And we can't dismiss the fact that Darius is currently engaged in a blood feud with Darcy Tucker. Anyone crazy enough to mess with Tucker is Alaska cool.

Don't even front. Don't even Wu-Tang Clan me. Darius Kasparaitis is the coolest hockey player... IN THE WORLD! I could go on singing Kaspar's virtues for hours, but now's the time to yield the floor to my esteemed adversary. Jim?

Tucker Spells Coolness
by Jim Iovino

Delly, you ignorant slut.

How could you possibly say Darius Kasparaitis is the coolest player in the National Hockey League in the LCS Hockey Darcy Tucker tribute issue?

That's just wrong. The whole idea behind the Darcy Tucker tribute issue is to worship Darcy Tucker, not to explain, in horrific detail, the coolness of Darius Kasparaitis.

Sure, Kasparaitis is cool and all, but if it wasn't for Tucker, Kaspar's rating wouldn't be as high as it is. Was it not Tucker who goaded Kaspar into that classic battle during the Pens-Lightning game earlier this season? It was. Who else would Kaspar have gone up against - a little rich boy like Vincent Lecavalier? Sure, the first-round pick will take on Ottawa's Marian Hossa, but I highly doubt it he'd pick a fight with Kaspar.

Kaspar has his cool moments, but so does Tucker. Remember that week early in the season when Darcy seemed to score seven goals in a row by crashing the net, running over a goaltender and knocking the puck across the goal line all in one motion...that was great, that was fun. You'd have to watch some old-school hockey games on ESPN Classic to find exciting action like that.

Tucker is old school. He's not flashy. He's not a show off. He's just a pure hard-nosed, grind-it-out hockey player.

You know, Delly, it's the little things in life that go unnoticed, yet are so important. Little things like taking a hit to make a play. Or going into the corners and mucking it up along the boards to win the puck. Or picking up the toilet seat when you go to the bathroom and putting it back down when you're done so your girlfriend doesn't yell at you when you come out.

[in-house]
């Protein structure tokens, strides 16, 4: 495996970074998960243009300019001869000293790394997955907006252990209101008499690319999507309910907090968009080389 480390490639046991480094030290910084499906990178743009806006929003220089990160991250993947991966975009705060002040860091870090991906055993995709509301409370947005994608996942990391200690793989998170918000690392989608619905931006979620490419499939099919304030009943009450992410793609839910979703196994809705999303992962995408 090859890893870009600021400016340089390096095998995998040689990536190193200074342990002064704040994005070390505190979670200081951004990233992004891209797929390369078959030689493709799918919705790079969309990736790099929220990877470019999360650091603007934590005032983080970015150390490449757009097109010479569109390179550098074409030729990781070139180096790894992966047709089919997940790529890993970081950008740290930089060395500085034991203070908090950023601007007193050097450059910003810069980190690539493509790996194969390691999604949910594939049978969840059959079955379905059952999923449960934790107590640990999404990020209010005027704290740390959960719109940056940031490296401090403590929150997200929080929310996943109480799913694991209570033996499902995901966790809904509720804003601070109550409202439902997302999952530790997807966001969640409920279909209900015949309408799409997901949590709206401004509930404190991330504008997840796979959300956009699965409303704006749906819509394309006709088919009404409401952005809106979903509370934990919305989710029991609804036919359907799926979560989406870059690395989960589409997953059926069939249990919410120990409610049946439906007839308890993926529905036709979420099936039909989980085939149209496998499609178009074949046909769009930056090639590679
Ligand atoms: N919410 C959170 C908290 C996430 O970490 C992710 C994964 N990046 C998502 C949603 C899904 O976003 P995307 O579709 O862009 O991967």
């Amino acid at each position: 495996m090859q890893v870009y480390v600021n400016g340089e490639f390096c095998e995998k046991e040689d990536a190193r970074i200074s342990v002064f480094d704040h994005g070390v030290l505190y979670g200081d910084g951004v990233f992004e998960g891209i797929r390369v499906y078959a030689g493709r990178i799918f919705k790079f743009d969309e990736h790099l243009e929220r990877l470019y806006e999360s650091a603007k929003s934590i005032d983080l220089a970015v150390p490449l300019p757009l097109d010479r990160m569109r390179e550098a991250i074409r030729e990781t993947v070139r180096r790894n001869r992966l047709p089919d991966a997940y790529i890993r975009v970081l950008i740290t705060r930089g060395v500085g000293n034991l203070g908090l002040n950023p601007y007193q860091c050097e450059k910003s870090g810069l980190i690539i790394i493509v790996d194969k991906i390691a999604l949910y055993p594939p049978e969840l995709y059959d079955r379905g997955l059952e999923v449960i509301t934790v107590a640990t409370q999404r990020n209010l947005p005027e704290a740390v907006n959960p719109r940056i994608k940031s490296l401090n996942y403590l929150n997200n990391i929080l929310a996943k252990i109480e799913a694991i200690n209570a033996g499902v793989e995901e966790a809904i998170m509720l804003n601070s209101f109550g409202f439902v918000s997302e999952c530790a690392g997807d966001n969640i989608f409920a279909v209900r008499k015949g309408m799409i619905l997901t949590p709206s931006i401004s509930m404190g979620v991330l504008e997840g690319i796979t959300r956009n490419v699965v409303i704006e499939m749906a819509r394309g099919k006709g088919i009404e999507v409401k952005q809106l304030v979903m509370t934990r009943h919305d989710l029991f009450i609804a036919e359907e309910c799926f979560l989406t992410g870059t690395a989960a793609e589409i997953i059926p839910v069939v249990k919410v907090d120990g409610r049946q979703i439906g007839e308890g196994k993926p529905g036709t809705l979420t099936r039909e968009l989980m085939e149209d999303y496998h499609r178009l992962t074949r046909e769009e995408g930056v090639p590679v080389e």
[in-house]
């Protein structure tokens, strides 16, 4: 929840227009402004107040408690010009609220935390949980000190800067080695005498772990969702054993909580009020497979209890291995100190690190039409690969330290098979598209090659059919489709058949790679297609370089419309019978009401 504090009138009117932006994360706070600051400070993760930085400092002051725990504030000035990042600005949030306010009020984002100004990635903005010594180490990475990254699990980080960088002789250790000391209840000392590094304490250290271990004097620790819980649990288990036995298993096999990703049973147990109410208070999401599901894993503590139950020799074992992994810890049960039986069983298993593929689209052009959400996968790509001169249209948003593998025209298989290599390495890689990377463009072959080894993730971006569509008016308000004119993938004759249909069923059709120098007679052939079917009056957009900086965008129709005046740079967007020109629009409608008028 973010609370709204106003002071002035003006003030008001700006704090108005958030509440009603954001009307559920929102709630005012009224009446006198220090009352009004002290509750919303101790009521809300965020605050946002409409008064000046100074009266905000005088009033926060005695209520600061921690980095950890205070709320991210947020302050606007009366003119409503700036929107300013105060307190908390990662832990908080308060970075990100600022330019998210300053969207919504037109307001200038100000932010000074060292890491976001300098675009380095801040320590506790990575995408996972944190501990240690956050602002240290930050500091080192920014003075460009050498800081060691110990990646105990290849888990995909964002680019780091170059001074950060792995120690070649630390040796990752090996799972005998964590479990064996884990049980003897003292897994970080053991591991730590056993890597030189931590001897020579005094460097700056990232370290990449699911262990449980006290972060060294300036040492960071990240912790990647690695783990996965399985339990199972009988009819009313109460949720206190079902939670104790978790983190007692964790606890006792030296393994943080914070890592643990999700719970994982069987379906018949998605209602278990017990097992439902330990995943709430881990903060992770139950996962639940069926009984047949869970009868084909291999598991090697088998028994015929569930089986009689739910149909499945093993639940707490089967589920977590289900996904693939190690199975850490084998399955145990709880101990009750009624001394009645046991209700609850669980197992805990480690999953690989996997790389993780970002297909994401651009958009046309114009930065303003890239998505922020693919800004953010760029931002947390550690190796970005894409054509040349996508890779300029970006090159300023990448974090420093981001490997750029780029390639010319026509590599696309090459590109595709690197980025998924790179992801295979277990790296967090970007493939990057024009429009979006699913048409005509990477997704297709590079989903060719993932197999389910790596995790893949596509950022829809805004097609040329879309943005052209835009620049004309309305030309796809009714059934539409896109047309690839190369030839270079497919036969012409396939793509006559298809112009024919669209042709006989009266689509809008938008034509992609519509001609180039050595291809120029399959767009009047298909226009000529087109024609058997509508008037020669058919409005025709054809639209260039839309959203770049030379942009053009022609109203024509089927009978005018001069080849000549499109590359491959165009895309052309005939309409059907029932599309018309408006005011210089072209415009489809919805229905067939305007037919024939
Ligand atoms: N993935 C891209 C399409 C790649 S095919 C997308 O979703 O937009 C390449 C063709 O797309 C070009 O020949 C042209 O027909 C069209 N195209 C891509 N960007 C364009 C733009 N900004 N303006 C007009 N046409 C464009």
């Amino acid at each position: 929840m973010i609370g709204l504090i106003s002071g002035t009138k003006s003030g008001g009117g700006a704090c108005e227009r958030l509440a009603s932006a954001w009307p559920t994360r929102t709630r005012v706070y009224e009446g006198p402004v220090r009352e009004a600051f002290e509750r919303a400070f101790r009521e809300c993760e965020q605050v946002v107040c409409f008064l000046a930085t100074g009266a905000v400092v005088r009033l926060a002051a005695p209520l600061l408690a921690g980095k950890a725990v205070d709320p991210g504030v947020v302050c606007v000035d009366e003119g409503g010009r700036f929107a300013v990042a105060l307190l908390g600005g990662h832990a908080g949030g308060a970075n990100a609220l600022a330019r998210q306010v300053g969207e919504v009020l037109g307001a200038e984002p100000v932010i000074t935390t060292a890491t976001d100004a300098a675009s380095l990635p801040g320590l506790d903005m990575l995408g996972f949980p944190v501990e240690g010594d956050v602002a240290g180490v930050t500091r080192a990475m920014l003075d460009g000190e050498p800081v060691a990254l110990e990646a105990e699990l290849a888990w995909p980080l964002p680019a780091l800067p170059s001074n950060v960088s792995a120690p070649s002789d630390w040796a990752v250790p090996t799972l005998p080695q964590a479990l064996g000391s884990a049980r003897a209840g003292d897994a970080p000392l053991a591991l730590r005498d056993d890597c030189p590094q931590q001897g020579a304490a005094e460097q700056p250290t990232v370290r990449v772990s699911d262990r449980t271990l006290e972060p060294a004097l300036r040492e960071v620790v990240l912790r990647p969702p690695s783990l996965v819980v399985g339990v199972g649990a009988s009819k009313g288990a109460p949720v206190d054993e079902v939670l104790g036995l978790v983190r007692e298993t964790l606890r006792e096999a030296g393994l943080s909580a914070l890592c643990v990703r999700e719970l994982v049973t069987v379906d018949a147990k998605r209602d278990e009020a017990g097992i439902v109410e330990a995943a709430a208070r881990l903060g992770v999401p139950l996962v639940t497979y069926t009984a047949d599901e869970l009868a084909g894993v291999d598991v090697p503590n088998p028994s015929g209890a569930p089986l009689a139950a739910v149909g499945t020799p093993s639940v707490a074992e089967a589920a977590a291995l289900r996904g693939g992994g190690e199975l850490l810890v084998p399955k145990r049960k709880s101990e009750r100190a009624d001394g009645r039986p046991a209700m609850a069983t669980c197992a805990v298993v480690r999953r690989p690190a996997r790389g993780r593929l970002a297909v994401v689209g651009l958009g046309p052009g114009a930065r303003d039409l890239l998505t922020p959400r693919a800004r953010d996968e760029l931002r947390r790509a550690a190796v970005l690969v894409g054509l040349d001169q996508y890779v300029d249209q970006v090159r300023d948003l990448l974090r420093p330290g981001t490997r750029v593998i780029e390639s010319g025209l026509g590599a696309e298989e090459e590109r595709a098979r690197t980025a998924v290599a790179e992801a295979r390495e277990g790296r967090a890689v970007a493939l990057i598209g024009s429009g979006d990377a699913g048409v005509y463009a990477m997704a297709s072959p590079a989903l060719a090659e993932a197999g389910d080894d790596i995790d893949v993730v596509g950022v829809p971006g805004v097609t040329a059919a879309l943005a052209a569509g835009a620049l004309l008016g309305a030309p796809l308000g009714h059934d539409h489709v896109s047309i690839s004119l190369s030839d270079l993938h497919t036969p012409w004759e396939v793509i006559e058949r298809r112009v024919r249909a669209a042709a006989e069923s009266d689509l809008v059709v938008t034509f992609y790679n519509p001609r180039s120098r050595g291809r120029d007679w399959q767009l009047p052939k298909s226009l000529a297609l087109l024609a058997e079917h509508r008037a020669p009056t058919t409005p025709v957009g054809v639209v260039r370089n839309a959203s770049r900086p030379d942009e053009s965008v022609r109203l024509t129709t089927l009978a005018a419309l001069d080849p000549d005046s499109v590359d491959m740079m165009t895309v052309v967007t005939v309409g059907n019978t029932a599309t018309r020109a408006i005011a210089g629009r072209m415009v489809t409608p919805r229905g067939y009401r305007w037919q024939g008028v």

Tucker does all of those things well. He's just that kind of guy.

But doing the little things means you never get as much attention as you would if you scored a hat trick. Or if you knocked the opposing team's top center out of the lineup for 17 games after catching him with his head down coming through center ice and laying him out with a solid shoulder to the noggin.

Any great player in the game could do that. But to put in the same workman-like effort night in and night out and being a team player takes more concentration -- more skill, if you will -- than most players are willing to put forth.

Darcy Tucker is willing to do that for his team -- even if his team is the lowest-rated in the National Hockey League.

These are tough times for anyone on the Tampa Bay Lightning roster, Tucker included. But you don't see him whining or complaining about wanting out. You don't see him coasting through the regular season dreaming of the vacation time he'll soon be having.

Tucker continues to work hard. He's setting an example for his teammates. He's setting an example for kids across America. And he's setting an example for you and me.

If that isn't coolness, Michael Dell, then I don't know what is.

Thank you and good night.

LCS Hockey